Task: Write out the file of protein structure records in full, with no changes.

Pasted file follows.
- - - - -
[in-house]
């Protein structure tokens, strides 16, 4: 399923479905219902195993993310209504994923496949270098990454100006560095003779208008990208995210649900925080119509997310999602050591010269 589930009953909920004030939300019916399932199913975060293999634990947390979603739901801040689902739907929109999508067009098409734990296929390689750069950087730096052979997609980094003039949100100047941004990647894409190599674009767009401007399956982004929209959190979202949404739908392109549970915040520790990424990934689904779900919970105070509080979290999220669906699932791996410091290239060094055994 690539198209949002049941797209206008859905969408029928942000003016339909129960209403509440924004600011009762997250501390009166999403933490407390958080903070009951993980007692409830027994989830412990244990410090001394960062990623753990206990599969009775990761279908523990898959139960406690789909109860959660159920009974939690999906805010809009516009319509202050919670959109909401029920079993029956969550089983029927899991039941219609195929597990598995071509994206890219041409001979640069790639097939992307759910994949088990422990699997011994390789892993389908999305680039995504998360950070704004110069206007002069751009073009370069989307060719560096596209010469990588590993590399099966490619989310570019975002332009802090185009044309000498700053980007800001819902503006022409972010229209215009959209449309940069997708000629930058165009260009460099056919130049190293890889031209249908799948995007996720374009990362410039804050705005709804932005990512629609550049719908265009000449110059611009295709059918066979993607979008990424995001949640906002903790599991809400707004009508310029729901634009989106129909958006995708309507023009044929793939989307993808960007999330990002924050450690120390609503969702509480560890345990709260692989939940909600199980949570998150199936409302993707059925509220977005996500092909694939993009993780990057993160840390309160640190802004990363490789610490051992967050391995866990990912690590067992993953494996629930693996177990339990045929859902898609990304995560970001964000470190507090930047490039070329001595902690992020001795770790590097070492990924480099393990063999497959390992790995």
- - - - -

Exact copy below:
[in-house]
């Protein structure tokens, strides 16, 4: 399923479905219902195993993310209504994923496949270098990454100006560095003779208008990208995210649900925080119509997310999602050591010269 589930009953909920004030939300019916399932199913975060293999634990947390979603739901801040689902739907929109999508067009098409734990296929390689750069950087730096052979997609980094003039949100100047941004990647894409190599674009767009401007399956982004929209959190979202949404739908392109549970915040520790990424990934689904779900919970105070509080979290999220669906699932791996410091290239060094055994 690539198209949002049941797209206008859905969408029928942000003016339909129960209403509440924004600011009762997250501390009166999403933490407390958080903070009951993980007692409830027994989830412990244990410090001394960062990623753990206990599969009775990761279908523990898959139960406690789909109860959660159920009974939690999906805010809009516009319509202050919670959109909401029920079993029956969550089983029927899991039941219609195929597990598995071509994206890219041409001979640069790639097939992307759910994949088990422990699997011994390789892993389908999305680039995504998360950070704004110069206007002069751009073009370069989307060719560096596209010469990588590993590399099966490619989310570019975002332009802090185009044309000498700053980007800001819902503006022409972010229209215009959209449309940069997708000629930058165009260009460099056919130049190293890889031209249908799948995007996720374009990362410039804050705005709804932005990512629609550049719908265009000449110059611009295709059918066979993607979008990424995001949640906002903790599991809400707004009508310029729901634009989106129909958006995708309507023009044929793939989307993808960007999330990002924050450690120390609503969702509480560890345990709260692989939940909600199980949570998150199936409302993707059925509220977005996500092909694939993009993780990057993160840390309160640190802004990363490789610490051992967050391995866990990912690590067992993953494996629930693996177990339990045929859902898609990304995560970001964000470190507090930047490039070329001595902690992020001795770790590097070492990924480099393990063999497959390992790995």